Understanding Income Funds: Basics and Features | Motilal Oswal

Understanding Income Funds: Basics and Features


  • Income funds aim to generate a steady income for investors, irrespective of market interest rates.
  • To generate a steady cash flow, these funds usually invest in debt, securities, fixed-income instruments, real estate, and such.
  • The fund manager invests in securities with high credit ratings and established financial records.
  • Investors gain regular cash flows in the form of dividends and coupon payments while also enjoying the benefits of capital appreciation.
  • Therefore, income funds are best suited for risk-averse investors who cannot track the financial markets regularly.

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What are the Different Categories of Income Funds?

Income funds can be broadly classified into three categories based on the type of securities they invest in. These categories are given below:

  • Bond funds: Bond funds invest in debt instruments issued by sovereign and local government bodies and corporations. Fund managers invest in debt instruments of different maturities for effective duration mapping, which reduces the payback period and risk of liquidity.
  • Dividend funds: Dividend funds invest in the equity stock of cash-rich companies that have a high dividend yield, i.e., that pay investors regular dividends. These funds also have a high potential for capital appreciation, which makes them all the more attractive as an asset class.
  • Real estate investment trusts (REITs): These investment funds are focused on commercial and housing property investments. They generate steady rental income, a portion of which is distributed to shareholders as dividends, and also hold the potential for capital appreciation, as the real estate markets grow.

How Do I Choose a Good Income Fund?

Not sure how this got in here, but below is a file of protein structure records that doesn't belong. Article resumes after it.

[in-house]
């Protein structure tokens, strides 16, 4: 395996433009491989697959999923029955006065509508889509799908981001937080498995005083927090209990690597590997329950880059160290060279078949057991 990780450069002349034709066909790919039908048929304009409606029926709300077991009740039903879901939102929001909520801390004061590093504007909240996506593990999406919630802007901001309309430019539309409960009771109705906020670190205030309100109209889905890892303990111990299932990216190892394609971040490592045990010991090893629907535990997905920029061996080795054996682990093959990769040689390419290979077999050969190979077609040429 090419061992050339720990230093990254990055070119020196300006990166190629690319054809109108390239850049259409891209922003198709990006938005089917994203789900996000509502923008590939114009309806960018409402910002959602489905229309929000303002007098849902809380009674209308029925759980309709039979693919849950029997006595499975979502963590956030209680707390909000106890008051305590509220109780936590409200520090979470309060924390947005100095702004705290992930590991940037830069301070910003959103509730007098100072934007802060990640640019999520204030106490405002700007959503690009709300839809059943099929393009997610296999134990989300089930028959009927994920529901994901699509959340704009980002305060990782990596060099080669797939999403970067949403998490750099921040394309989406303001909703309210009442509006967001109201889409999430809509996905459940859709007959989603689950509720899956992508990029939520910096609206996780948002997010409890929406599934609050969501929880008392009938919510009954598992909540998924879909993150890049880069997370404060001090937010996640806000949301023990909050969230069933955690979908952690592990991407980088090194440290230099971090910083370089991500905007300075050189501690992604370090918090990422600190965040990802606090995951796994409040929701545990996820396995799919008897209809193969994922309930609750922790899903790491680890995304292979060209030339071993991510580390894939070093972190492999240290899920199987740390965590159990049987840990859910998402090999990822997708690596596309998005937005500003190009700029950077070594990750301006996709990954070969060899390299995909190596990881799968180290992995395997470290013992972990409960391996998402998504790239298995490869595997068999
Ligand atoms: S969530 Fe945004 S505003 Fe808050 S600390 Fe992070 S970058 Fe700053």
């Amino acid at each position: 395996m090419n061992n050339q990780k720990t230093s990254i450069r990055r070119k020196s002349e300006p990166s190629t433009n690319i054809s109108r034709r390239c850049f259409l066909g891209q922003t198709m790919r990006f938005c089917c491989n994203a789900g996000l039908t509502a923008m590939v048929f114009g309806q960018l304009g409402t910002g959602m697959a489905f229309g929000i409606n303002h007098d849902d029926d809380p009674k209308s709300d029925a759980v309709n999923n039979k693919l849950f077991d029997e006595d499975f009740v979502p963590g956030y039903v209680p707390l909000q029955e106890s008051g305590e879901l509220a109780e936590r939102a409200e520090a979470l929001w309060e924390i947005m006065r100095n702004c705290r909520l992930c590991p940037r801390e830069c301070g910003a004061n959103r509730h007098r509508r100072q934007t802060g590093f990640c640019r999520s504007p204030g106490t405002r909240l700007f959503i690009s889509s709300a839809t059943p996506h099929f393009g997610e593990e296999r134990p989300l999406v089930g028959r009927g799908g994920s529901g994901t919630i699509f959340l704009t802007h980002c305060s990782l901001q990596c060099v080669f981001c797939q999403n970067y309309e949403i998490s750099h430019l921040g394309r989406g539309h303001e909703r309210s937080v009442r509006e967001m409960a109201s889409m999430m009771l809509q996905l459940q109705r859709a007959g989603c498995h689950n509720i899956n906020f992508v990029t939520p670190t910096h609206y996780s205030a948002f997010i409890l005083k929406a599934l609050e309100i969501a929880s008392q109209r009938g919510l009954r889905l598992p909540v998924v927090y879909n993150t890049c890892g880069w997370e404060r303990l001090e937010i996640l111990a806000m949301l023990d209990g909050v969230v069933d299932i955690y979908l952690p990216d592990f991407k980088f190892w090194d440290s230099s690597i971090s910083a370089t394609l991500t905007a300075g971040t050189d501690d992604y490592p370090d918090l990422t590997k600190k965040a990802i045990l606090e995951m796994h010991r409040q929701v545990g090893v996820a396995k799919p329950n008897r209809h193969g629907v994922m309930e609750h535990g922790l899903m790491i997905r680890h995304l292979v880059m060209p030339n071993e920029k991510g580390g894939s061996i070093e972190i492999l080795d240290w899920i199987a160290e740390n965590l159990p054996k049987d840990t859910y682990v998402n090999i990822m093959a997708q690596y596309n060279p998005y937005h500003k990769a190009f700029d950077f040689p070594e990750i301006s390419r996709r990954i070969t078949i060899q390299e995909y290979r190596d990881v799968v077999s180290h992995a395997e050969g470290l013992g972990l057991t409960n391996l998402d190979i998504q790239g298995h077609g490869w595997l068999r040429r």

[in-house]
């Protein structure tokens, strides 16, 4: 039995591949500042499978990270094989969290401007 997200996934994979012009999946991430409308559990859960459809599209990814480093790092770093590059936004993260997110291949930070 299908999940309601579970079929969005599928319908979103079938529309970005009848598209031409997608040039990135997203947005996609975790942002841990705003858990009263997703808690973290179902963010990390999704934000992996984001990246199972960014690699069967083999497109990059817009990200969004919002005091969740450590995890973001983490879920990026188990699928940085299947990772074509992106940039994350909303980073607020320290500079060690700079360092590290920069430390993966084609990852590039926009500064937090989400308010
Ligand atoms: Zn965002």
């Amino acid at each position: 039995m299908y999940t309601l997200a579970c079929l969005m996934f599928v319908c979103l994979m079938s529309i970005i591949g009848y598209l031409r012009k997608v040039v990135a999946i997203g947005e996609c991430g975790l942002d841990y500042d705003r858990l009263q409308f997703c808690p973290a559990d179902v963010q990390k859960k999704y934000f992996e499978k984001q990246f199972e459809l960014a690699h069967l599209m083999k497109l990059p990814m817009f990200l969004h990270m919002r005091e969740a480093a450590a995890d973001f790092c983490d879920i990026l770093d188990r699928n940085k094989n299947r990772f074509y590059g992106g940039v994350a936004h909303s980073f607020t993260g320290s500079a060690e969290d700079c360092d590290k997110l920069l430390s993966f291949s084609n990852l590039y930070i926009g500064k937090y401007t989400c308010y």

Choosing a good income fund that fits your risk appetite can be tricky. As an investor, you should employ your due diligence to ensure that there are no hidden costs to investing in these funds. Here are a few factors you should consider while choosing an income fund:

  • Entry/Exit load: It's the amount you pay when you enter or exit a fund. It is usually a small percentage of the amount you are going to invest in that fund.
  • Expense ratio: The expense ratio is the percentage of your income that the fund manager takes as asset management fees. This is always a percentage of the net income that is generated from your investments.
  • Risk-return: Risk and return measure the returns a fund manager can gain on every unit of risk taken. A high ratio indicates high returns per unit of risk.


  • Income funds offer a reliable source of income for investors with the potential for capital appreciation.
  • Investors can make informed decisions by learning about the types of income funds available and considering important factors such as expenses and risk-return profiles.


Related Blogs: Demystifying Class C Shares: Understanding the Differences and Benefits | Why are Mutual Funds and Compound Interest a Winning Combination | What is Counterparty Risk? Understand Here! | What is a Blend Fund


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